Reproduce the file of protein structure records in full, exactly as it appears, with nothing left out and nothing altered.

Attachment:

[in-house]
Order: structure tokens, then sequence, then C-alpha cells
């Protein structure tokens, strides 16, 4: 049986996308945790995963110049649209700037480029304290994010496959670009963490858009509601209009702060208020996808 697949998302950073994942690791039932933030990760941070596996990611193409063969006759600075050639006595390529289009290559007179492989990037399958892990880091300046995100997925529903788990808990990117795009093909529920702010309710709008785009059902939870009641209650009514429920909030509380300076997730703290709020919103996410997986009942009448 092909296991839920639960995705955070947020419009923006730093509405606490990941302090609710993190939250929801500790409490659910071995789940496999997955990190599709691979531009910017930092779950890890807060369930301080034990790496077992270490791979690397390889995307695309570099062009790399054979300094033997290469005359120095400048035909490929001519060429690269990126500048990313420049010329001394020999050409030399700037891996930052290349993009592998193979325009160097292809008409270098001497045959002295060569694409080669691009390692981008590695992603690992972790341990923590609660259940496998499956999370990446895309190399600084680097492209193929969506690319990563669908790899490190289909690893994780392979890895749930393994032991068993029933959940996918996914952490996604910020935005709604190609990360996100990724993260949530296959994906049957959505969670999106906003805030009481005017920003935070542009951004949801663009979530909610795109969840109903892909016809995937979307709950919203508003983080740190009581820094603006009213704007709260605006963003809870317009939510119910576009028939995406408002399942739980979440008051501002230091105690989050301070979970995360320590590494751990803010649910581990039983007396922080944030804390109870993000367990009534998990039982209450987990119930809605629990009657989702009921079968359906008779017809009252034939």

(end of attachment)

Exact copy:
[in-house]
Order: structure tokens, then sequence, then C-alpha cells
């Protein structure tokens, strides 16, 4: 049986996308945790995963110049649209700037480029304290994010496959670009963490858009509601209009702060208020996808 697949998302950073994942690791039932933030990760941070596996990611193409063969006759600075050639006595390529289009290559007179492989990037399958892990880091300046995100997925529903788990808990990117795009093909529920702010309710709008785009059902939870009641209650009514429920909030509380300076997730703290709020919103996410997986009942009448 092909296991839920639960995705955070947020419009923006730093509405606490990941302090609710993190939250929801500790409490659910071995789940496999997955990190599709691979531009910017930092779950890890807060369930301080034990790496077992270490791979690397390889995307695309570099062009790399054979300094033997290469005359120095400048035909490929001519060429690269990126500048990313420049010329001394020999050409030399700037891996930052290349993009592998193979325009160097292809008409270098001497045959002295060569694409080669691009390692981008590695992603690992972790341990923590609660259940496998499956999370990446895309190399600084680097492209193929969506690319990563669908790899490190289909690893994780392979890895749930393994032991068993029933959940996918996914952490996604910020935005709604190609990360996100990724993260949530296959994906049957959505969670999106906003805030009481005017920003935070542009951004949801663009979530909610795109969840109903892909016809995937979307709950919203508003983080740190009581820094603006009213704007709260605006963003809870317009939510119910576009028939995406408002399942739980979440008051501002230091105690989050301070979970995360320590590494751990803010649910581990039983007396922080944030804390109870993000367990009534998990039982209450987990119930809605629990009657989702009921079968359906008779017809009252034939």